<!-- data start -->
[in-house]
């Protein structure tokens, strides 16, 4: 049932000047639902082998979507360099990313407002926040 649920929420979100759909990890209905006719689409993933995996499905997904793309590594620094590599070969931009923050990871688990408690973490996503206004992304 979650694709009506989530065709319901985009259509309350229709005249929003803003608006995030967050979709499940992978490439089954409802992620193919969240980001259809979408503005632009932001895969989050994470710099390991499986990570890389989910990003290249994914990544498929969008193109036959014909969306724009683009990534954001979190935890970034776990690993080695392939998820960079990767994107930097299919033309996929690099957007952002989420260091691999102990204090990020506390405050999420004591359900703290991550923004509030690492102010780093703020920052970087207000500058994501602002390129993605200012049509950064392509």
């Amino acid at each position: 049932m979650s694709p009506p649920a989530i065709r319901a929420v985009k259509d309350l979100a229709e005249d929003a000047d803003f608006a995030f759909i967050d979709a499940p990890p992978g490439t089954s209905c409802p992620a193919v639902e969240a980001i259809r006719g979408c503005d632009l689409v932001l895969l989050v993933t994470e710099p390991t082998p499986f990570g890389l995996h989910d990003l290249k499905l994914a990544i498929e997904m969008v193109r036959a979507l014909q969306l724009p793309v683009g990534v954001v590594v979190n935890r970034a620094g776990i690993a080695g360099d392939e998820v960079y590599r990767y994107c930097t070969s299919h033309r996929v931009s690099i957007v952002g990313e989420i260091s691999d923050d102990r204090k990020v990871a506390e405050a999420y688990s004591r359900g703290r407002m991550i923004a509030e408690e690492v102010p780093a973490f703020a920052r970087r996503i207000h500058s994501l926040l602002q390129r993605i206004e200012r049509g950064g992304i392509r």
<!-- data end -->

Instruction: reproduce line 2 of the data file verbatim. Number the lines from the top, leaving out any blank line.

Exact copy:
């Protein structure tokens, strides 16, 4: 049932000047639902082998979507360099990313407002926040 649920929420979100759909990890209905006719689409993933995996499905997904793309590594620094590599070969931009923050990871688990408690973490996503206004992304 979650694709009506989530065709319901985009259509309350229709005249929003803003608006995030967050979709499940992978490439089954409802992620193919969240980001259809979408503005632009932001895969989050994470710099390991499986990570890389989910990003290249994914990544498929969008193109036959014909969306724009683009990534954001979190935890970034776990690993080695392939998820960079990767994107930097299919033309996929690099957007952002989420260091691999102990204090990020506390405050999420004591359900703290991550923004509030690492102010780093703020920052970087207000500058994501602002390129993605200012049509950064392509």